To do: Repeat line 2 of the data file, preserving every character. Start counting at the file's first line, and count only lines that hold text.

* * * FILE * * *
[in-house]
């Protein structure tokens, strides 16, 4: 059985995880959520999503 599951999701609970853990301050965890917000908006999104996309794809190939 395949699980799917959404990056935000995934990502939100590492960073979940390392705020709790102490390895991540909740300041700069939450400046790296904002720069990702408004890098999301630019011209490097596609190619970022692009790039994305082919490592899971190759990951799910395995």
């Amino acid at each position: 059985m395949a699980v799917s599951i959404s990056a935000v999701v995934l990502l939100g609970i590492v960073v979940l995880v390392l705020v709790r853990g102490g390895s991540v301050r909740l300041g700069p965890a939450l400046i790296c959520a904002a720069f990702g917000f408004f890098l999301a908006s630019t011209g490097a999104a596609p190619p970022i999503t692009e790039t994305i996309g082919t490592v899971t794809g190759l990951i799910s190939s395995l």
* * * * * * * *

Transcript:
């Protein structure tokens, strides 16, 4: 059985995880959520999503 599951999701609970853990301050965890917000908006999104996309794809190939 395949699980799917959404990056935000995934990502939100590492960073979940390392705020709790102490390895991540909740300041700069939450400046790296904002720069990702408004890098999301630019011209490097596609190619970022692009790039994305082919490592899971190759990951799910395995």